When I listened to DISTRESS for the first time I thought it was a Swedish or Finnish band. Is your purpose to sound like that?
No, that wasn’t what we were shooting for. It wasn’t any sort of “commercial” step if I understoof your question correctly. We like the Scandinavian scene, and it’s our love for Swedish and early Finnish punk that has been a large influence on our sound.
Nowadays, what are your plans as a band?
It’s hard for me to discuss our plans now, but there’s a lot of them. Maybe we will try to play more gigs, go on new tours. But it’s not always possible, and a lot of things depend on a chance to get a visa for this or that country. The visa system is a big problem for us as a band. We don’t always have a chance to play gigs outside of Russia. In November 2007 we were supposed to do a minitour of Scandinavia (Sweden, Norway, Finland) but the consulate refused a visa to two of the band members. As a result, all of the gigs of the tour were cancelled. But still, for this year we already have planned a few gigs in Hungary, Czech Republic and Slovakia. We also have finished recordings for two releases. One is a split CD with WHEEL OF DHARMA from Finland and the other is a split CD with SUBURBAN SHOWDOWN from the States. I hope all of this is going to happen soon.
To keep a band, recording in an studio or making tours. Is it difficult?
I have told you a little about organising tours. Yes, it’s not always easy for us but it’s possible when you want to do it, when you really do. We’re doing it ourselves, and no one is going to make it for us. The bands are always facing some problems (tours, recordings). It takes a lot of time and energy, and not everyone is ready for this. It’s not just a Russian problem, it’s a problem for a lot of bands all over the world.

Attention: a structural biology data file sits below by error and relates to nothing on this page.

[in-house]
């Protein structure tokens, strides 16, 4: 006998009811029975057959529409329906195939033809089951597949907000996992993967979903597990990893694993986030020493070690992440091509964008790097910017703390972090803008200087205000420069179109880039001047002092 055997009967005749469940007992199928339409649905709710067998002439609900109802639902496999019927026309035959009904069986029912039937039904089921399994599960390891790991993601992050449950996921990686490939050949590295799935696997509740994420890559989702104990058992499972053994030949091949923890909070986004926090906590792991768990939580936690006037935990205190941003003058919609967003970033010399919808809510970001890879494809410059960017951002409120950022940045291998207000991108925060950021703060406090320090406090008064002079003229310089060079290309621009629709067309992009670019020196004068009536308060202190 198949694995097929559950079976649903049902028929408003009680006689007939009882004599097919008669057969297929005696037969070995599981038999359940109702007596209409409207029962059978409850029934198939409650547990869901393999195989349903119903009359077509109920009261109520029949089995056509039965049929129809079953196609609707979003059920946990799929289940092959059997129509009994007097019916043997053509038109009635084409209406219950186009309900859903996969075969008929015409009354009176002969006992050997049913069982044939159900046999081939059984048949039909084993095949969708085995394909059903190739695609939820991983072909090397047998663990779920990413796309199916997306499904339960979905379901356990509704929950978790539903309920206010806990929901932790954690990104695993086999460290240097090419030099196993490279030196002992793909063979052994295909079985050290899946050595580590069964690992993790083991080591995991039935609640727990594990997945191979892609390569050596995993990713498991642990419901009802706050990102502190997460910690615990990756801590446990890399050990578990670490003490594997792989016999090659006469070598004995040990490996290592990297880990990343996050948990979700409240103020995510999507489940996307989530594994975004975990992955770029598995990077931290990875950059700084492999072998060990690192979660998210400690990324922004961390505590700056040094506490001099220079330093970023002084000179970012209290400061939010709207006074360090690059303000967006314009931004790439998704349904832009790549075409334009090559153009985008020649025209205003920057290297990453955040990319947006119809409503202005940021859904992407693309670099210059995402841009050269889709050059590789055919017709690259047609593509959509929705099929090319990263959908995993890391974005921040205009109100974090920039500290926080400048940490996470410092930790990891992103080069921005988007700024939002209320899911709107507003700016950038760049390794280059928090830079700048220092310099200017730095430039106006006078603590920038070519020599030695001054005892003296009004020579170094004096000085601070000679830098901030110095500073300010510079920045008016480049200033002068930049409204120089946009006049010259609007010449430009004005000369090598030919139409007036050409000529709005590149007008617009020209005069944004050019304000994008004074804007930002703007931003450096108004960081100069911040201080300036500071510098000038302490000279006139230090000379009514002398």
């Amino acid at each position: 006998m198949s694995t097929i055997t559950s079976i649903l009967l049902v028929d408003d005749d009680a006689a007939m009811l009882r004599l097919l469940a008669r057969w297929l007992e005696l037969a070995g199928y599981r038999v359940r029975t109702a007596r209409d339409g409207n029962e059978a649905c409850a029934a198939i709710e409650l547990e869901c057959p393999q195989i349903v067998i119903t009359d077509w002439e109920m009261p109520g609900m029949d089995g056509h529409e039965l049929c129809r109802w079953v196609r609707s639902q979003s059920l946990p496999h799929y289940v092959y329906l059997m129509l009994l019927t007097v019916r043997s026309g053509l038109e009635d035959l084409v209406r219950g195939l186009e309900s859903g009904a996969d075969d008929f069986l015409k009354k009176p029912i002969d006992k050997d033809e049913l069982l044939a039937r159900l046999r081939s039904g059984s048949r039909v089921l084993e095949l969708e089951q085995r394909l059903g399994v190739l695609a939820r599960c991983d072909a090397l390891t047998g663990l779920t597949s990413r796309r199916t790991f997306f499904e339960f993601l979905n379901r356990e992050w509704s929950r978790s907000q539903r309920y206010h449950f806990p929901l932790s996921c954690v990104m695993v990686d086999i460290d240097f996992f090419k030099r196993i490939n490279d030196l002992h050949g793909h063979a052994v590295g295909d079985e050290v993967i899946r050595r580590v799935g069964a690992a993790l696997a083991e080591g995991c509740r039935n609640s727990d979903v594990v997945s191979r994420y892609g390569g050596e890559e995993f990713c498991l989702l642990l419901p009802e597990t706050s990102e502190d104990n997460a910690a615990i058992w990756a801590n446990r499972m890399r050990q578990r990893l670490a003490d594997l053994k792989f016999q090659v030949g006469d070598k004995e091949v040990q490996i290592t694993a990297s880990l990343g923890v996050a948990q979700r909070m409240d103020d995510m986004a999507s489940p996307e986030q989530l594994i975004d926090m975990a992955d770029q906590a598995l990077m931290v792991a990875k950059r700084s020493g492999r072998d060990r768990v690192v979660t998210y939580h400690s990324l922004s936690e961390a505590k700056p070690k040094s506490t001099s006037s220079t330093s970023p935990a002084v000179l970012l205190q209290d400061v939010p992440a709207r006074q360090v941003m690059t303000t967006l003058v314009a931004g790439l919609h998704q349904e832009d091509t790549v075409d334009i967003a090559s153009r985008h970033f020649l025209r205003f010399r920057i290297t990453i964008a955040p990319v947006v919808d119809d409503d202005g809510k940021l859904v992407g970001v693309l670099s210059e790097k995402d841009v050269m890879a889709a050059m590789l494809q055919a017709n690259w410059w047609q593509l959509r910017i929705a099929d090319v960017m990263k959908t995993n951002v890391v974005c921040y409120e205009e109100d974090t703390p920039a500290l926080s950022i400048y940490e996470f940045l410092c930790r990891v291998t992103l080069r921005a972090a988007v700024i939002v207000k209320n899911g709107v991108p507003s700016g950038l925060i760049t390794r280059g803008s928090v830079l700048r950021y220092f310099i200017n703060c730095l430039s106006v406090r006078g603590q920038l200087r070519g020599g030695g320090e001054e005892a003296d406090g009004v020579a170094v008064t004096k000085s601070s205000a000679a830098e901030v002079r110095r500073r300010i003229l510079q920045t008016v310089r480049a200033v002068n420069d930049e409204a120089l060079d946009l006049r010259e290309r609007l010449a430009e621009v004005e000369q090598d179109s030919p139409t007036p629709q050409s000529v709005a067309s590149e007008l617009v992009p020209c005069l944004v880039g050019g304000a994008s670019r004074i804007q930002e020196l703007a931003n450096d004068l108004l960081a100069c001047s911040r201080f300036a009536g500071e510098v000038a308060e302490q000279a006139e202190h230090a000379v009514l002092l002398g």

Do you know the scene in South America or here in Peru?
We have a lot of contacts all over the world but I know very little about the scene in South America. I have a few records and tapes with bands from Peru, and also a while back I was in touch with kids from Venezuela, APATIA NO. But that was a long time ago. We’re always glad to have communication and new contacts. Contact us.
What do you think about piracy, ripping records, copyright, etc.?
Copyright is shite. I can’t talk about piracy because I don’t know how this industry is developed all over the world. But I liked the form of piracy that has been developed in Russia until recently. Russia is a developing capitalist country with low living standards. Not everyone who lives here can afford a CD or DVD for 10 or 20 euros. Many people’s salary is 100 – 150 euros per month. In Russia it’s a good alternative to the large recording corporations and major labels. Ripping records isn’t for me. I like original editions, vinyl etc.
What does DISTRESS do about actual issues like animal abuse, politics, environment, etc?
We’re not taking part in the direct actions. In Russia such actions are very rare. Russia is a totalitarian police state where most of the population supports or tolerates the state policy. But we support the ideas of various autonomous organisations such as the ANTIFA movement, ALF and PETA, FNB, ABC.
Do you wanna add something to this interview for our readers?
I don’t know. There is a lot of evil and violence in the world. But there are people who do care about what happens tomorrow. Let’s think together about what each of us can personally do so that tomorrow wouldn’t be the last day of the human race. LOVE & PEACE, NOT WAR.